There are some great stretches for the shins that a quick google search will net you. Some people tape the shins after a few days rest so they can continue to run. Just be mindful and aware of your pain.

If you start to notice shin pain while running that can be an indication that your shoes are old and need replacing. Track mileage to help prevent this.


achilles tendonitis

The tendon that runs behind your lower from the lower calf to the ankle area, the Achilles can be a real pain if it ends up sore and inflamed. If you don’t take care of an Achilles problem, it can end up rupturing. Common symptoms of an Achilles issue are: swelling, a dull or sharp pain, a warm feeling and/or limited range of motion.


Running pain from a sprain can happen, especially in an ankle or knee. Trail runners are especially vulnerable to these types of common running injuries as they experience varying terrain and can accidentally step on a rock, stick or into a hole. Sprains are usually best treated by a little rest and sometimes physical therapy.

Stress Fractures

Stress Fractures and running pain

Sometimes runners pound too much pavement too quickly and they end up with a stress fracture. A tiny crack in the bone, stress fractures can add up to big trouble if left untreated. Often in the foot somewhere, stress fractures can be treated with a stabilizing shoe or boot.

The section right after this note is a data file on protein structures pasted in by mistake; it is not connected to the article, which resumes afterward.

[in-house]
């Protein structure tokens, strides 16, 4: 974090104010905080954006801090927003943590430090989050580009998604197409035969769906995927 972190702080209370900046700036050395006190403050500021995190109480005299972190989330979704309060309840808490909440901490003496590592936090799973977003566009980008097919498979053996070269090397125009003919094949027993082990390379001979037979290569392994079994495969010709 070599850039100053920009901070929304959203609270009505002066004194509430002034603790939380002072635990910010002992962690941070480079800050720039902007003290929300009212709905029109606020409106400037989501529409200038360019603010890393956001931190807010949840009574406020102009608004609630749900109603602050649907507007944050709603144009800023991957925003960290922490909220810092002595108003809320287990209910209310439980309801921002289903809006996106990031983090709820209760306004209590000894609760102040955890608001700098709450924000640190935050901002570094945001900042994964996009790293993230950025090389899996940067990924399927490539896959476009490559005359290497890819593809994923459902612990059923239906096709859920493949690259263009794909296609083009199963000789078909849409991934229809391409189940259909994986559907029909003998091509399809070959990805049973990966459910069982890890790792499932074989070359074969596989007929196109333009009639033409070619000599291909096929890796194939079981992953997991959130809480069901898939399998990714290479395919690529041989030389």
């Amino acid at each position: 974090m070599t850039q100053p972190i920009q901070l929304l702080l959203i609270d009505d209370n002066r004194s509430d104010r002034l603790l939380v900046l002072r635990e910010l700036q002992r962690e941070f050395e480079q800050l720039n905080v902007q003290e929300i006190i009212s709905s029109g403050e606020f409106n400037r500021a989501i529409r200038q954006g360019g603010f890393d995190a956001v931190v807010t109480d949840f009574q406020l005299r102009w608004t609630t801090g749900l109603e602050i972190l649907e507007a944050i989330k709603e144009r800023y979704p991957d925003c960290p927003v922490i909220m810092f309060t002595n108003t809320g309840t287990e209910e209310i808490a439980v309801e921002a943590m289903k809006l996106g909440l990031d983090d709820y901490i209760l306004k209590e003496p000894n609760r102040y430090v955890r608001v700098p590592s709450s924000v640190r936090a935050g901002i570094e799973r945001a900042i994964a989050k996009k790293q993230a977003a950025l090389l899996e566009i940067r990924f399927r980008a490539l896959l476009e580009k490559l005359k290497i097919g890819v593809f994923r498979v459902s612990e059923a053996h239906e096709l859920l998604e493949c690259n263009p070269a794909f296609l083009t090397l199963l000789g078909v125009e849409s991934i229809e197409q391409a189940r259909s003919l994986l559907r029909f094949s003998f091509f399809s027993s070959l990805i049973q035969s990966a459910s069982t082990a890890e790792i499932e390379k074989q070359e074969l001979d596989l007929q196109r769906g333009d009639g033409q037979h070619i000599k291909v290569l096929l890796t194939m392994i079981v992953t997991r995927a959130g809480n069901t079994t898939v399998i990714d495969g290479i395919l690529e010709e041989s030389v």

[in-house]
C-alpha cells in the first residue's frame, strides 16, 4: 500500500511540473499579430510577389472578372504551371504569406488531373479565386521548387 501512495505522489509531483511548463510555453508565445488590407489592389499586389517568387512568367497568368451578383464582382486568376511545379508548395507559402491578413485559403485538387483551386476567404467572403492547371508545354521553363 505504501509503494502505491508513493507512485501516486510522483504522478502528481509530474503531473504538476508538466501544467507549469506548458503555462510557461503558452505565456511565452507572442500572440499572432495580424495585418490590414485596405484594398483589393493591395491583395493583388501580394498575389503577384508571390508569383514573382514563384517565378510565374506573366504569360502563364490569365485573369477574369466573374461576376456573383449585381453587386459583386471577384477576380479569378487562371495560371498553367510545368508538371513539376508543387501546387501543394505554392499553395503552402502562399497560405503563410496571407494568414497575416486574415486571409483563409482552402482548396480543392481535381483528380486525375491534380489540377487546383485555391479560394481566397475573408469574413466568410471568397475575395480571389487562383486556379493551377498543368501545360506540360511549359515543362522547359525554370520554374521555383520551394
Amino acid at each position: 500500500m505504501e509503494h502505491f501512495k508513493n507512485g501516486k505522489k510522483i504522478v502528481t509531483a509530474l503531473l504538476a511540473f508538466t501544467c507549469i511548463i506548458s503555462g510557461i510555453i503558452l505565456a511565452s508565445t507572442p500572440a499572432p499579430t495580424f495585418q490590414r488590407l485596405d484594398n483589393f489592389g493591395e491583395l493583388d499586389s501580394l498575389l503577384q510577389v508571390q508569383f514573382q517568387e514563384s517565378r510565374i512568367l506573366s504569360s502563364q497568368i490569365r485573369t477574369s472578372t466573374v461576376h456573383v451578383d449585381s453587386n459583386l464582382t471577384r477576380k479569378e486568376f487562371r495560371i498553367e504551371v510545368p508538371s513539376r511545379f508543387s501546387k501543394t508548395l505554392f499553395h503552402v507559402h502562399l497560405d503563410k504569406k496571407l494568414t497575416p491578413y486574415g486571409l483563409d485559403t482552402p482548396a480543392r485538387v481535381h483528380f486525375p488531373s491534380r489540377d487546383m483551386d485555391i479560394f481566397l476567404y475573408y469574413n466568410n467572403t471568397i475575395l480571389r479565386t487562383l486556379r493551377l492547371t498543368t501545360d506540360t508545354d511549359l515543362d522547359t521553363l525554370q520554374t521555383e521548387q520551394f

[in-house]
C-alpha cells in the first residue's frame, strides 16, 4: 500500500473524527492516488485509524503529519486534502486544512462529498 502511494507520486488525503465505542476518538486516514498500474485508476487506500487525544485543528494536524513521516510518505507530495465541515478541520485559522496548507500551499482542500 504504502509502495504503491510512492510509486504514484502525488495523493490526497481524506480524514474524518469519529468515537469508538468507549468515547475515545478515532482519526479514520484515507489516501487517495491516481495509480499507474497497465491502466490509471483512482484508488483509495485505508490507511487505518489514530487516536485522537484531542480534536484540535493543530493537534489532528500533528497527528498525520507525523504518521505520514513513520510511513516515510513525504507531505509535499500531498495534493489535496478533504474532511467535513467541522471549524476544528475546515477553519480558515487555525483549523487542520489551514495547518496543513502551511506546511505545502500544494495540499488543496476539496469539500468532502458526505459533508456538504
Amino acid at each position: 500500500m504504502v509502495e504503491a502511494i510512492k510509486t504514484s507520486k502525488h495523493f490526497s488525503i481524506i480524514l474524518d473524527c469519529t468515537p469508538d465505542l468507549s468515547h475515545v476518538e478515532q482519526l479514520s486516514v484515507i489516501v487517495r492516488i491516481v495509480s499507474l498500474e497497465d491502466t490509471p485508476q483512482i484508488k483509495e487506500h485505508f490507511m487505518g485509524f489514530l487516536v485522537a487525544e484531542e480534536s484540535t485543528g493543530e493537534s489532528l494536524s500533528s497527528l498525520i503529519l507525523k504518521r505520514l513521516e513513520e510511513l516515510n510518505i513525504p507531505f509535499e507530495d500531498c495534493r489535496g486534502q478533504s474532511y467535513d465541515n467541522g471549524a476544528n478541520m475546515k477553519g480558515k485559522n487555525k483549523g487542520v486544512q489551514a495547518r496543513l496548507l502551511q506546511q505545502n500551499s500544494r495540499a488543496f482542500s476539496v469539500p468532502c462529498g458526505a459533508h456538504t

The pain of a stress fracture will get much worse with activity and improve with rest.

Small Problems That Add Up

There are other small injuries that runners can face, but that you can often avoid. As the old adage says, an ounce of prevention is worth a pound of cure.

Some common injuries and possible prevention tips are as follows:

Blisters can happen to runners if they don’t wear proper socks or shoes. In addition to that, blisters can occur when running without some type of lubricant. Rubbing a product like body glide on your feet, wearing quality socks, and finding shoes that fit properly can help prevent blisters.

Some runners lose toenails, and that is often seen as a right of passage for distance runners. If you keep your toenails neatly trimmed and wear shoes that fit properly you may be able to avoid this pain.

Chafe is caused by rubbing which leads to skin irritation. This can be your body rubbing another body part (such as your thighs rubbing against each other) or your clothing (such as your bra strap). This is another instance where an athletic lubricant can help prevent pain.

Sunburn is another problem athletes can experience. This is why we should always wear sunscreen, even on cloudy days. Especially if you are distance training!

If you run long enough you are bound to experience some type of running pain or injury. Even the best attempts at prevention can be unsuccessful. However, if you do prepare yourself, use proper equipment and pay attention to your body, you have the potential to avoid some big problems. Take it from someone who can speak from experience. It is no fun to be sidelined!